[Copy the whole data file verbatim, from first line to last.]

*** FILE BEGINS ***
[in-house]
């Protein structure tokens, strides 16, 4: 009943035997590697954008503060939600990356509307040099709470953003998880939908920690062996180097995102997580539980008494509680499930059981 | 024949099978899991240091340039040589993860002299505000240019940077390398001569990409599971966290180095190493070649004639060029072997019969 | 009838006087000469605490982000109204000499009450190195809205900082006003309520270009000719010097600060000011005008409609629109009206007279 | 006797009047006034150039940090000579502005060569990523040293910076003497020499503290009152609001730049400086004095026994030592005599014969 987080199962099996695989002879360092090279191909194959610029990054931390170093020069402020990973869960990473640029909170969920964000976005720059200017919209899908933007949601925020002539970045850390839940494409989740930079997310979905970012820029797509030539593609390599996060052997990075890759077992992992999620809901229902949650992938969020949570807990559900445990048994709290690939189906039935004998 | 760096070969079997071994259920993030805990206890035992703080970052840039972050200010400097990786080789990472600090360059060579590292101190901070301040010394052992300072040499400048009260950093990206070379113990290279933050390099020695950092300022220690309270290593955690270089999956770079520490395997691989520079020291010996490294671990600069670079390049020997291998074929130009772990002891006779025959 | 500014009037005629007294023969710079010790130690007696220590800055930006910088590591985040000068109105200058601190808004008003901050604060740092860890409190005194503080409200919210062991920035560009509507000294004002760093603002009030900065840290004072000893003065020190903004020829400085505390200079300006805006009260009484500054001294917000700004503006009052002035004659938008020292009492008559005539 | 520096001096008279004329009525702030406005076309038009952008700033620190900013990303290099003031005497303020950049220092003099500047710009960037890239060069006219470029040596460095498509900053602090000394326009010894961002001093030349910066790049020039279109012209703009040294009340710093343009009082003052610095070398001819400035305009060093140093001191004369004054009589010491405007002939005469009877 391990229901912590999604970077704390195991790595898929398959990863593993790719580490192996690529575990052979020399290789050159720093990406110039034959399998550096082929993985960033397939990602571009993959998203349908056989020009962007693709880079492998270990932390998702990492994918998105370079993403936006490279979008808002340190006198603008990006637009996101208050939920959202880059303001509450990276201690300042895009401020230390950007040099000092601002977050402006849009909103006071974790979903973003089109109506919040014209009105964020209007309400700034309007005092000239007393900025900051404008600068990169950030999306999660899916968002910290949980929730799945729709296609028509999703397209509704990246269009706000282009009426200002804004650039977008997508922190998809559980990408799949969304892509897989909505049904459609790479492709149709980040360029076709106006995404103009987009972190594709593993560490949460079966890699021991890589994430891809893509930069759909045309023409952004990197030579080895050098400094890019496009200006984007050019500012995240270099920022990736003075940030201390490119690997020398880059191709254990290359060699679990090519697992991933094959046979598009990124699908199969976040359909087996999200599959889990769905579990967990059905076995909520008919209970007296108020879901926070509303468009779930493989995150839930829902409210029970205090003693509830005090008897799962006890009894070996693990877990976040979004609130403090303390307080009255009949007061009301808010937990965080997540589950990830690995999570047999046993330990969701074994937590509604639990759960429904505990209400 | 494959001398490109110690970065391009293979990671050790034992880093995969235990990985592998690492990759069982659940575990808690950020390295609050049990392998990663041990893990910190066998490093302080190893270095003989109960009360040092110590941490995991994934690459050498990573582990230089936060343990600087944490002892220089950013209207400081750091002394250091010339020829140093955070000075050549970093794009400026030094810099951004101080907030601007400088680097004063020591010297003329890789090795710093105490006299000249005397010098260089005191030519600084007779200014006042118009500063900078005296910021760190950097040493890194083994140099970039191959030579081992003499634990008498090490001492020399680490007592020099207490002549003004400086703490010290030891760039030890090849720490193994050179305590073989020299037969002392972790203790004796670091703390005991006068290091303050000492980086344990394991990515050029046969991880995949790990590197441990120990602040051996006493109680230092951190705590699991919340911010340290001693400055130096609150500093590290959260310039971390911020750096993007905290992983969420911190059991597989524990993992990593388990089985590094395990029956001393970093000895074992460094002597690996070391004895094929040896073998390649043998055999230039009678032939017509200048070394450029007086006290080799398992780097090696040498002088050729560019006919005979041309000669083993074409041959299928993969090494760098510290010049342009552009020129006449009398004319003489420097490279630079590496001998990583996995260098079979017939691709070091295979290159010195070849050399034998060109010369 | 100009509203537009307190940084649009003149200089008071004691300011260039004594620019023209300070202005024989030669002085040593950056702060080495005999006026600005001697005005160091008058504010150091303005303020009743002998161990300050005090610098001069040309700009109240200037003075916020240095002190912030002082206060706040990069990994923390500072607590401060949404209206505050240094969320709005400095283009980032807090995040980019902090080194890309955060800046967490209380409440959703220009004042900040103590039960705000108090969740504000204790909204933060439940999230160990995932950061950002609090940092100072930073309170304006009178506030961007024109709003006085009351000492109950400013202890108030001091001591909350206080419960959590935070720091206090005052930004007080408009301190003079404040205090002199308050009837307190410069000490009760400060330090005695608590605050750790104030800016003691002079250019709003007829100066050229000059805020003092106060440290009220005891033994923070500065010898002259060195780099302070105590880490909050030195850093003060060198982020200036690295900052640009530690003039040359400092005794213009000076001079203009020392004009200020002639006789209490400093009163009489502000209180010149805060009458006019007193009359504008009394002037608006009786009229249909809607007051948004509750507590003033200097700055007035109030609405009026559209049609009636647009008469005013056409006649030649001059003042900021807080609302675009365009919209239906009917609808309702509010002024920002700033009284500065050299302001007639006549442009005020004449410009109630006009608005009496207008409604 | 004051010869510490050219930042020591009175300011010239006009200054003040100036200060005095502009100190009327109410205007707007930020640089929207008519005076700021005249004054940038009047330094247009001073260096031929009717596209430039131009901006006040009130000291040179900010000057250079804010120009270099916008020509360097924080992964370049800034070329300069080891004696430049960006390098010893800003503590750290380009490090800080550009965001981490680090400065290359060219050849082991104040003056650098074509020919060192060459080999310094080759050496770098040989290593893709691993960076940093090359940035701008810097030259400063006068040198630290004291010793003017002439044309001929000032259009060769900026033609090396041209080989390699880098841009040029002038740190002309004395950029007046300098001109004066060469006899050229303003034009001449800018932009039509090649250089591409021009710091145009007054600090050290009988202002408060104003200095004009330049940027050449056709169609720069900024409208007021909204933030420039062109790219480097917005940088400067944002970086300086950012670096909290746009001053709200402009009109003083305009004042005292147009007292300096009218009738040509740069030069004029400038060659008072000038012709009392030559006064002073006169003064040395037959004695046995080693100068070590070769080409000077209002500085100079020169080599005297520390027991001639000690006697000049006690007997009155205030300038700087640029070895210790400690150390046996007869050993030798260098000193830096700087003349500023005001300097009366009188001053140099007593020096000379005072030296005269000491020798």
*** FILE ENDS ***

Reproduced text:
[in-house]
């Protein structure tokens, strides 16, 4: 009943035997590697954008503060939600990356509307040099709470953003998880939908920690062996180097995102997580539980008494509680499930059981 | 024949099978899991240091340039040589993860002299505000240019940077390398001569990409599971966290180095190493070649004639060029072997019969 | 009838006087000469605490982000109204000499009450190195809205900082006003309520270009000719010097600060000011005008409609629109009206007279 | 006797009047006034150039940090000579502005060569990523040293910076003497020499503290009152609001730049400086004095026994030592005599014969 987080199962099996695989002879360092090279191909194959610029990054931390170093020069402020990973869960990473640029909170969920964000976005720059200017919209899908933007949601925020002539970045850390839940494409989740930079997310979905970012820029797509030539593609390599996060052997990075890759077992992992999620809901229902949650992938969020949570807990559900445990048994709290690939189906039935004998 | 760096070969079997071994259920993030805990206890035992703080970052840039972050200010400097990786080789990472600090360059060579590292101190901070301040010394052992300072040499400048009260950093990206070379113990290279933050390099020695950092300022220690309270290593955690270089999956770079520490395997691989520079020291010996490294671990600069670079390049020997291998074929130009772990002891006779025959 | 500014009037005629007294023969710079010790130690007696220590800055930006910088590591985040000068109105200058601190808004008003901050604060740092860890409190005194503080409200919210062991920035560009509507000294004002760093603002009030900065840290004072000893003065020190903004020829400085505390200079300006805006009260009484500054001294917000700004503006009052002035004659938008020292009492008559005539 | 520096001096008279004329009525702030406005076309038009952008700033620190900013990303290099003031005497303020950049220092003099500047710009960037890239060069006219470029040596460095498509900053602090000394326009010894961002001093030349910066790049020039279109012209703009040294009340710093343009009082003052610095070398001819400035305009060093140093001191004369004054009589010491405007002939005469009877 391990229901912590999604970077704390195991790595898929398959990863593993790719580490192996690529575990052979020399290789050159720093990406110039034959399998550096082929993985960033397939990602571009993959998203349908056989020009962007693709880079492998270990932390998702990492994918998105370079993403936006490279979008808002340190006198603008990006637009996101208050939920959202880059303001509450990276201690300042895009401020230390950007040099000092601002977050402006849009909103006071974790979903973003089109109506919040014209009105964020209007309400700034309007005092000239007393900025900051404008600068990169950030999306999660899916968002910290949980929730799945729709296609028509999703397209509704990246269009706000282009009426200002804004650039977008997508922190998809559980990408799949969304892509897989909505049904459609790479492709149709980040360029076709106006995404103009987009972190594709593993560490949460079966890699021991890589994430891809893509930069759909045309023409952004990197030579080895050098400094890019496009200006984007050019500012995240270099920022990736003075940030201390490119690997020398880059191709254990290359060699679990090519697992991933094959046979598009990124699908199969976040359909087996999200599959889990769905579990967990059905076995909520008919209970007296108020879901926070509303468009779930493989995150839930829902409210029970205090003693509830005090008897799962006890009894070996693990877990976040979004609130403090303390307080009255009949007061009301808010937990965080997540589950990830690995999570047999046993330990969701074994937590509604639990759960429904505990209400 | 494959001398490109110690970065391009293979990671050790034992880093995969235990990985592998690492990759069982659940575990808690950020390295609050049990392998990663041990893990910190066998490093302080190893270095003989109960009360040092110590941490995991994934690459050498990573582990230089936060343990600087944490002892220089950013209207400081750091002394250091010339020829140093955070000075050549970093794009400026030094810099951004101080907030601007400088680097004063020591010297003329890789090795710093105490006299000249005397010098260089005191030519600084007779200014006042118009500063900078005296910021760190950097040493890194083994140099970039191959030579081992003499634990008498090490001492020399680490007592020099207490002549003004400086703490010290030891760039030890090849720490193994050179305590073989020299037969002392972790203790004796670091703390005991006068290091303050000492980086344990394991990515050029046969991880995949790990590197441990120990602040051996006493109680230092951190705590699991919340911010340290001693400055130096609150500093590290959260310039971390911020750096993007905290992983969420911190059991597989524990993992990593388990089985590094395990029956001393970093000895074992460094002597690996070391004895094929040896073998390649043998055999230039009678032939017509200048070394450029007086006290080799398992780097090696040498002088050729560019006919005979041309000669083993074409041959299928993969090494760098510290010049342009552009020129006449009398004319003489420097490279630079590496001998990583996995260098079979017939691709070091295979290159010195070849050399034998060109010369 | 100009509203537009307190940084649009003149200089008071004691300011260039004594620019023209300070202005024989030669002085040593950056702060080495005999006026600005001697005005160091008058504010150091303005303020009743002998161990300050005090610098001069040309700009109240200037003075916020240095002190912030002082206060706040990069990994923390500072607590401060949404209206505050240094969320709005400095283009980032807090995040980019902090080194890309955060800046967490209380409440959703220009004042900040103590039960705000108090969740504000204790909204933060439940999230160990995932950061950002609090940092100072930073309170304006009178506030961007024109709003006085009351000492109950400013202890108030001091001591909350206080419960959590935070720091206090005052930004007080408009301190003079404040205090002199308050009837307190410069000490009760400060330090005695608590605050750790104030800016003691002079250019709003007829100066050229000059805020003092106060440290009220005891033994923070500065010898002259060195780099302070105590880490909050030195850093003060060198982020200036690295900052640009530690003039040359400092005794213009000076001079203009020392004009200020002639006789209490400093009163009489502000209180010149805060009458006019007193009359504008009394002037608006009786009229249909809607007051948004509750507590003033200097700055007035109030609405009026559209049609009636647009008469005013056409006649030649001059003042900021807080609302675009365009919209239906009917609808309702509010002024920002700033009284500065050299302001007639006549442009005020004449410009109630006009608005009496207008409604 | 004051010869510490050219930042020591009175300011010239006009200054003040100036200060005095502009100190009327109410205007707007930020640089929207008519005076700021005249004054940038009047330094247009001073260096031929009717596209430039131009901006006040009130000291040179900010000057250079804010120009270099916008020509360097924080992964370049800034070329300069080891004696430049960006390098010893800003503590750290380009490090800080550009965001981490680090400065290359060219050849082991104040003056650098074509020919060192060459080999310094080759050496770098040989290593893709691993960076940093090359940035701008810097030259400063006068040198630290004291010793003017002439044309001929000032259009060769900026033609090396041209080989390699880098841009040029002038740190002309004395950029007046300098001109004066060469006899050229303003034009001449800018932009039509090649250089591409021009710091145009007054600090050290009988202002408060104003200095004009330049940027050449056709169609720069900024409208007021909204933030420039062109790219480097917005940088400067944002970086300086950012670096909290746009001053709200402009009109003083305009004042005292147009007292300096009218009738040509740069030069004029400038060659008072000038012709009392030559006064002073006169003064040395037959004695046995080693100068070590070769080409000077209002500085100079020169080599005297520390027991001639000690006697000049006690007997009155205030300038700087640029070895210790400690150390046996007869050993030798260098000193830096700087003349500023005001300097009366009188001053140099007593020096000379005072030296005269000491020798």